Washington legal marijuana prices could drop if harvest rises
Although recreational marijuana is now legal in Washington State, high prices are still sending people to the streets to buy black market marijuana.
Mary Van de Graaf, who owns Mill Creek Suite A, which is one of two licensed retailers in Union Gap says the legalization and licensing of the plant hasn’t actually done much to combat street sales. Street dealers don’t test their product, pay income taxes and verify age of customers.
“I have customers come in and say they would like to buy from me, but it’s just so much cheaper on the black market,” Van de Graaf said.
Retailers in the Yakima Valley pay wholesale prices anywhere from $8-$15 per gram, which is about the same as the street value of the untaxed, illegal version which goes for $10-$20 per gram depending on the quality.
Retailers then have to charge between $25 and $40 to make sure all of their expenses are covered. State excise tax is 25 percent on all retail sales; there is federal income tax (with no deductions allowed federally) and operating costs, including monthly bills for startup loans. After all that is paid, most retailers are left with less than a 5 percent gain to pay those monthly bills, operating costs and wages to employees.
Her clients so far have been limited to older, more affluent visitors. Many would-be buyers enter their stores, sniff a few buds and say they like the idea of buying legally but flat out admit they intend to stick with their illegal sources until prices come down.
Things are improving and will hopefully continue to improve. Storeowners are able to keep their doors open for now and that’s an improvement.
Van de Graaf opened her shop on July 23, just a couple weeks after the state’s first wave of stores opened, but had to close seven days later because of a lack of product led to empty shelves.
Doors opened again on August 9th and sales have been steady since then.
She is also spending only 30 minutes on the phone each day instead of hours, talking to suppliers.
Before this fall, a majority of the marijuana available for retail sales in the state had come from primarily indoor growers. Indoor growers typically have higher electric bills than their colleagues in the Eastern part of the state growing with sunlight.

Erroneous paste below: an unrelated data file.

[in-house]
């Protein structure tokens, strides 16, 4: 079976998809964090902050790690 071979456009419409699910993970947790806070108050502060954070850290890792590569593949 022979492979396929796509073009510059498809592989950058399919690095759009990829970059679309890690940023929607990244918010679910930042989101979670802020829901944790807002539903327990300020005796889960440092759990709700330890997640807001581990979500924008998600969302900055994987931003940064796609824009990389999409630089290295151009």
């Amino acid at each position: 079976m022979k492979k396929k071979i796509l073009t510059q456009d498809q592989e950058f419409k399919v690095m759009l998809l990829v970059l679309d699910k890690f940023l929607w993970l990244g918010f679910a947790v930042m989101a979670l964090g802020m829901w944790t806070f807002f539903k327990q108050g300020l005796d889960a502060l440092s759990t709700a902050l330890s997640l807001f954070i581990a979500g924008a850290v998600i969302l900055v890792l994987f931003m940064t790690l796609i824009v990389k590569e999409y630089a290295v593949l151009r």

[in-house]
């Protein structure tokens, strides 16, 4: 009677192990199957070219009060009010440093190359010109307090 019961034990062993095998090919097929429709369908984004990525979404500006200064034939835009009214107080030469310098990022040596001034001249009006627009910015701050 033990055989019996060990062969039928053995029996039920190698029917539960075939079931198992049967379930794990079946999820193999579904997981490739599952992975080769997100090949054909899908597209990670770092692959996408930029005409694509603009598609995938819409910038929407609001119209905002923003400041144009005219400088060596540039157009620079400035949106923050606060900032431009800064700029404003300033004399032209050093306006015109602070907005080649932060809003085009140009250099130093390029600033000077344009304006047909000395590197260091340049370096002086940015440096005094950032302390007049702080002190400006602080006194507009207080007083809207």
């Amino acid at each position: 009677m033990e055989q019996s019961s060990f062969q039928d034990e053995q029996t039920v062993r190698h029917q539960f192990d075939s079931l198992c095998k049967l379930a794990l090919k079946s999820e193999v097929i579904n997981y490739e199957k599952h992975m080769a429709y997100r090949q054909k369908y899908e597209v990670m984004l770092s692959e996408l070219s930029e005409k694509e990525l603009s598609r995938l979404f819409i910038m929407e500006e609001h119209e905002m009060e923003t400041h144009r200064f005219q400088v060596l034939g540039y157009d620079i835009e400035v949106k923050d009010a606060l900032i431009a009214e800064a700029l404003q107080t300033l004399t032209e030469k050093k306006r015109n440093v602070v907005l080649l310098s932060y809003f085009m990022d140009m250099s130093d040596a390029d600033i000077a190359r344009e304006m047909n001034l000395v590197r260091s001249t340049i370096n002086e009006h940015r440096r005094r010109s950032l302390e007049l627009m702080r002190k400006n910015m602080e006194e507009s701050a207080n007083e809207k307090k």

Retailers like Van de Graaf are predicting and hoping that the boost in supply from the sun-grown harvests will finally let them cut their prices in half this fall.
Tim Thompson, owner of Altitude in Prosser thinks lowering prices might finally start luring customers away from the black market.
“I think at $15 (per gram) we would,” Thompson said.
Owner of Station 420 in Union Gap, Adam Markus also thinks prices will drop by half but doesn’t think they will stay that way for long.
In the past week, Markus has traveled to Spokane twice and once to Seattle to meet with growers trying to get enough product to keep his shelves full.
There was a day and a half last week last week with no marijuana in small packages.
“There wasn’t any available,” he said.
Markus predicts prices will drop for a few months while the outdoor-grown supply is available
2014 statistics aren’t available yet but Jodie Underwood, a spokeswoman the federal Drug Enforcement Administration’s regional office in Seattle said there’s an increase this year in illegal grows on tribal lands, public lands and in backyards.
On Monday, authorities seized 20 pounds of processed marijuana and 43 plants in Zillah. The same day, police also arrested two men they accuse of stealing medical marijuana from a home in Selah.
As of Tuesday, there were 235 state licensed marijuana producers, though not all have started growing. Klickitat County had 12, Kittitas County five, Benton County six and Grant County two.
Yakima County had one, Orgrow in Moxee.
All marijuana businesses are banned in the unincorporated areas of Yakima County, and the city of Moxee only allows producers and processors, no retail stores. A majority of growers would prefer to grow outside of city limits where what is cheaper and there is more space.
Pot growing crews must be on the lookout for pests and mold and must manage canopy density and regulate water. Most growers in Kittitas haul water in by truck because of the Department of Ecology’s moratorium on new wells.
“It’s a challenge,” said Cliff Hughes, owner of Hydro Light near Cle Elum.
At least two of the Kittitas County growers aren’t completely outdoors.
Slowly licensed producers are growing enough pot that retail store owners hope to eventually lower prices enough to slow down the black market, one of the major justifications for Initiative 502, passed by state voters nearly two years ago.
“We’ll slow it down, yeah,” said Mary Van de Graaf, owner of Mill Creek Suite A, one of two licensed retailers in Union Gap.
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